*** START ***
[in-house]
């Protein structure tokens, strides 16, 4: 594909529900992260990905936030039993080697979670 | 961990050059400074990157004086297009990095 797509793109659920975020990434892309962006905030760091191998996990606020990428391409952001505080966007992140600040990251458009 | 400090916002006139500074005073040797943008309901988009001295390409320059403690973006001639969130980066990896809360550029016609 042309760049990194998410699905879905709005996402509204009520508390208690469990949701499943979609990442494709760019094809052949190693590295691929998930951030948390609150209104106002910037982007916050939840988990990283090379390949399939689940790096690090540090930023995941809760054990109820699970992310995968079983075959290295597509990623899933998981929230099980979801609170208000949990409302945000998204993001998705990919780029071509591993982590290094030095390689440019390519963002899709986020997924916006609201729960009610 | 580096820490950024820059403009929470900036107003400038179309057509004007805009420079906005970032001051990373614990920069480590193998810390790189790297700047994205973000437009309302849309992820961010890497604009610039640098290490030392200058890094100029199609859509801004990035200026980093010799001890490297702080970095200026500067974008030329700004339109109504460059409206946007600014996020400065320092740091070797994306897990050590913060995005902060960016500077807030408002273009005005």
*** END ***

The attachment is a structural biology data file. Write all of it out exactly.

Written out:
[in-house]
């Protein structure tokens, strides 16, 4: 594909529900992260990905936030039993080697979670 | 961990050059400074990157004086297009990095 797509793109659920975020990434892309962006905030760091191998996990606020990428391409952001505080966007992140600040990251458009 | 400090916002006139500074005073040797943008309901988009001295390409320059403690973006001639969130980066990896809360550029016609 042309760049990194998410699905879905709005996402509204009520508390208690469990949701499943979609990442494709760019094809052949190693590295691929998930951030948390609150209104106002910037982007916050939840988990990283090379390949399939689940790096690090540090930023995941809760054990109820699970992310995968079983075959290295597509990623899933998981929230099980979801609170208000949990409302945000998204993001998705990919780029071509591993982590290094030095390689440019390519963002899709986020997924916006609201729960009610 | 580096820490950024820059403009929470900036107003400038179309057509004007805009420079906005970032001051990373614990920069480590193998810390790189790297700047994205973000437009309302849309992820961010890497604009610039640098290490030392200058890094100029199609859509801004990035200026980093010799001890490297702080970095200026500067974008030329700004339109109504460059409206946007600014996020400065320092740091070797994306897990050590913060995005902060960016500077807030408002273009005005």